Between them the two Natura 2000 areas account for the entire NE peninsula from and including Cape Plaka, but not as far west as Siteia, all of Cape Sidero and the offshore islands, and most of the survey territory. Palaikastro and the surrounding villages are in; otherwise, the region has no settlements, the reason being that until after WWII the land except for Palaikastro was owned by Toplou Monastery.
In the disputes over the land in the late 20th and early 21st centuries, the land was regarded as real estate, a form of property. These disputes were to question and redefine the concept of property as it applies to the cape. The owner of land should have the use of it and be able to dispose of it. When the government took possession of the tip of Cape Sidero and built a military base there, it denied the use of the land to the monastery, and yet maintained the monastery's ownership of the land. The Greek Archaeological Service similarly took possession of the sites of Itanus and Vai Villa, and the National Forest Service of the palm forest, and yet the fiction was maintained that the monastery owned the land.
The monastery brought the matter to a final test by offering to lease various locations for resort and golf club development; for example, a golf course was to be built on the north side of the forest. Being at first approved by local government the project entered the initial phase, in which some sites of the survey were destroyed by road-building. A general protest and lawsuit was brought by the citizenry in the Cavo Sidero dispute, which ended in the Supreme Administrative Court. The court found in favor of the plaintiffs on the grounds that the developers had failed to investigate the ecological impact adequately. The coup de grace of developer plans was administered by the 2015 formation of a third level of park, the Sitia UNESCO Global Geopark, protecting the geological formations of all of east Crete.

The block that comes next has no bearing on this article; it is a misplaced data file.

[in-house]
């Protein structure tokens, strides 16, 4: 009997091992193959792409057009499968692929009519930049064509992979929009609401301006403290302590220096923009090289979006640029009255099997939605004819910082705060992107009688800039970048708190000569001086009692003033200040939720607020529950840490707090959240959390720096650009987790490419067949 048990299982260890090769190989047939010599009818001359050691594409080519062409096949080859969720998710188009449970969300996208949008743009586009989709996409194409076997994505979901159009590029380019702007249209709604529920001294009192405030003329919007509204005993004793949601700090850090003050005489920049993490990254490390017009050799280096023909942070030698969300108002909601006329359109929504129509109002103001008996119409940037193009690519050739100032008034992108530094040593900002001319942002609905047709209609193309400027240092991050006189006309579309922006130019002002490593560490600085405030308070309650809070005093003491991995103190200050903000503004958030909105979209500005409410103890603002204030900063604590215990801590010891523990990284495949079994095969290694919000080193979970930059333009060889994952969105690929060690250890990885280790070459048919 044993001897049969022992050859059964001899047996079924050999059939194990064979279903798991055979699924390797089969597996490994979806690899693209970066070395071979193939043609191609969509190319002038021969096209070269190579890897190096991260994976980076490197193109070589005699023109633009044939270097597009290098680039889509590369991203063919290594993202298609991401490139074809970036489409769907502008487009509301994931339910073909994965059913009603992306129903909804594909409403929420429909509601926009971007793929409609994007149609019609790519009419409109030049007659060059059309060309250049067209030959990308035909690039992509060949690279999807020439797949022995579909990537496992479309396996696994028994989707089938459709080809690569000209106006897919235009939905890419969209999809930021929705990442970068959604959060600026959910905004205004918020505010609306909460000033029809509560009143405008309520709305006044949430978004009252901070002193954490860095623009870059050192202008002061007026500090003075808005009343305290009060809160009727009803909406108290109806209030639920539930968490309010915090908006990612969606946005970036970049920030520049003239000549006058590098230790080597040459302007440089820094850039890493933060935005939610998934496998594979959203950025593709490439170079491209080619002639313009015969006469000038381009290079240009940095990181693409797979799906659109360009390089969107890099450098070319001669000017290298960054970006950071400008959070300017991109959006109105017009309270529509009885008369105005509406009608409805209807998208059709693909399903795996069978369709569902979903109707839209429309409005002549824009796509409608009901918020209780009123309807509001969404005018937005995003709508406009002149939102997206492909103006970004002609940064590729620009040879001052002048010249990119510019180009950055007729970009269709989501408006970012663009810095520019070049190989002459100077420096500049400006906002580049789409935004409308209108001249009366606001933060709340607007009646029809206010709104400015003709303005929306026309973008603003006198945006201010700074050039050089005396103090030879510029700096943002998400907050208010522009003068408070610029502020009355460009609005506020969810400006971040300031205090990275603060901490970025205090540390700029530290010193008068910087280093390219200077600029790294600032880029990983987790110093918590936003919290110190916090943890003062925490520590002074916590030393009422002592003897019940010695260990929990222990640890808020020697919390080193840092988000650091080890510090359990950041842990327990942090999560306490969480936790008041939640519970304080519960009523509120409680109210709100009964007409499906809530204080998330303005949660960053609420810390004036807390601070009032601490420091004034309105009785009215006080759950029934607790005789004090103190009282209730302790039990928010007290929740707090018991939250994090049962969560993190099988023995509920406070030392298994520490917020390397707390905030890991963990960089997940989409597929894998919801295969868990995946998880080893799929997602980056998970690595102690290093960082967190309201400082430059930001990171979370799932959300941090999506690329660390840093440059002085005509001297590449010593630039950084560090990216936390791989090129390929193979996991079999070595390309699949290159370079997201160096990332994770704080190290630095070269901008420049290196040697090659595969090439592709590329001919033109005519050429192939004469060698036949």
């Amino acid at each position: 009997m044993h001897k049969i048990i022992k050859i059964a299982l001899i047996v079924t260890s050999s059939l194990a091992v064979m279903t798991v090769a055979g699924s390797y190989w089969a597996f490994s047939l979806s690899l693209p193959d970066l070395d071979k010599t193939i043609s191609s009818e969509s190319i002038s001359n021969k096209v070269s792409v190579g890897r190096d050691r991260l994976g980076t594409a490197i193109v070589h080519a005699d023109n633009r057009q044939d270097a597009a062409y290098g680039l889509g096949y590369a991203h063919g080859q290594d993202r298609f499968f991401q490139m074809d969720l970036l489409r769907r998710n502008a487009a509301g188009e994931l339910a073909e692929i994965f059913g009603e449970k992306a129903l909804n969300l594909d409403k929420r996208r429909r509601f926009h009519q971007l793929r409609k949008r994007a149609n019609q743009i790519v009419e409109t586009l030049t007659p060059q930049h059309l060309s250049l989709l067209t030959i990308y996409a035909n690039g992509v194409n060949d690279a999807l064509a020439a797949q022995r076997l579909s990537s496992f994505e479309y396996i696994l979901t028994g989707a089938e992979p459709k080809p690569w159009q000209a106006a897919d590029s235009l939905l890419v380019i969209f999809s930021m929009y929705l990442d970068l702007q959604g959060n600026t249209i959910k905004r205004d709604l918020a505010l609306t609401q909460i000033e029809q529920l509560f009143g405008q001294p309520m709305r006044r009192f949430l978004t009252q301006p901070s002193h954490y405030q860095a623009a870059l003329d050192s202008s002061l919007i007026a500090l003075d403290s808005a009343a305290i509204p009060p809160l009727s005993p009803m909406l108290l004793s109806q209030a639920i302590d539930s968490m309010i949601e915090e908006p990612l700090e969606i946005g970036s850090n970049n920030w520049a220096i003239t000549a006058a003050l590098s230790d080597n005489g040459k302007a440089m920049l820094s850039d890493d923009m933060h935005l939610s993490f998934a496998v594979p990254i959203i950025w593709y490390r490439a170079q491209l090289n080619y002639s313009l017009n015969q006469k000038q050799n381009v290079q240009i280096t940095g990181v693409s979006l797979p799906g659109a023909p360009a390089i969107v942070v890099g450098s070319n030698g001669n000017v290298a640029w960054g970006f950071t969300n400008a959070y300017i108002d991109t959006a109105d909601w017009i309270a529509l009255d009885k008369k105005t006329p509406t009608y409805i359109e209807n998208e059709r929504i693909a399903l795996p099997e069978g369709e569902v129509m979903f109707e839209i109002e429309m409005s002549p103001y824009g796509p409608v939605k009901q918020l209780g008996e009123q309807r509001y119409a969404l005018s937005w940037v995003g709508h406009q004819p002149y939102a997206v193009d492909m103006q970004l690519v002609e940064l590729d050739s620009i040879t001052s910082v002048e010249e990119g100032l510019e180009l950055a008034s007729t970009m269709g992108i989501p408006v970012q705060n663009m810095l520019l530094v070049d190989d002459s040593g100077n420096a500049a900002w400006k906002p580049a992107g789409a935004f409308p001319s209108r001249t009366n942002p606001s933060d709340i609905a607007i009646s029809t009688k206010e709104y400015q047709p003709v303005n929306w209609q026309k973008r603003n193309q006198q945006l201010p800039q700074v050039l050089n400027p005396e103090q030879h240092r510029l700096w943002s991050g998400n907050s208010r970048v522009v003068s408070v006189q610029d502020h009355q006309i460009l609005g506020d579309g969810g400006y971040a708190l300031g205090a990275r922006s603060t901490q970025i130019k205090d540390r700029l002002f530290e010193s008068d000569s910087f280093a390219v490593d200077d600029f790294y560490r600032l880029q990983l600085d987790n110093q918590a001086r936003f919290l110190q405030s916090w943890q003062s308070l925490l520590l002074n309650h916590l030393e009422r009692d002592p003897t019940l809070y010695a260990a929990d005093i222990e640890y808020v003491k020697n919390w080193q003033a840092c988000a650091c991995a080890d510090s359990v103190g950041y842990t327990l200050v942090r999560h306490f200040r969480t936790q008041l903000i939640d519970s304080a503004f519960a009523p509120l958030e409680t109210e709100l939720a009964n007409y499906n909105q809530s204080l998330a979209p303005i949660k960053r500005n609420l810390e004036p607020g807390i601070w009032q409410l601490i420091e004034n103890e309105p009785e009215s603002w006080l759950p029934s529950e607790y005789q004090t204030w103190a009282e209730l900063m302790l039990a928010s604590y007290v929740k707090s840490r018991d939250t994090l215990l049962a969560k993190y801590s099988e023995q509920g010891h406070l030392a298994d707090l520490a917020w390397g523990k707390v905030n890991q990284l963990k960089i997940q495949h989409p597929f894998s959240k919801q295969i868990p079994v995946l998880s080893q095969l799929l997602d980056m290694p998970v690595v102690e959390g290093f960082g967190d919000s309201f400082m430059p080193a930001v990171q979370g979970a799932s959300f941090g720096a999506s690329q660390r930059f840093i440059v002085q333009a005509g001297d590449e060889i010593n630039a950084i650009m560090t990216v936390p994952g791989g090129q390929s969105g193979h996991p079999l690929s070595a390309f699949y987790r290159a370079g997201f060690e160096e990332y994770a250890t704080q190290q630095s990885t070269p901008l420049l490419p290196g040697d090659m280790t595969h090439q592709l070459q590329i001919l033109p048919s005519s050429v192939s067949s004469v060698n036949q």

These develpments left the 2011 municipal planners with the problem of how to treat the former monastic lands. Except for creating the settlement of Toplou to contain the monastery and its industry, and the settlement of Kyriamadi for the base, they did nothing. The spare land amounts to an "unbuildable lot," still considered to be owned by the monastery. It still owns farms and businesses in the area. It can't do anything new in the area without government approval. It is administered as a Natura 2000 protected area, and yet the restaurants and other businesses along the road give their addresses as a number, the name of the road, and "Toplou," "Palaikastro," or "Siteia," all in the Toplou hierarchy.
Vai aesthetic forest
Vai palm forest is named for Phoenix theophrasti, one of 14 species of the genus Phoenix, "palm," distinguished among the Coryphoideae by having pinnate leaves instead of the palmate leaves of the subfamily. The family is Coryphoideae, palms, which are flowering, evergreen perennials containing a spirally arranged cluster of fronds branching from the top of an otherwise unbranching stem.
Palms bear a wide variety of nut-like fruits. Phoenix, however, bears dates, which are soft, oily, sweet nuts.
Vai coastal features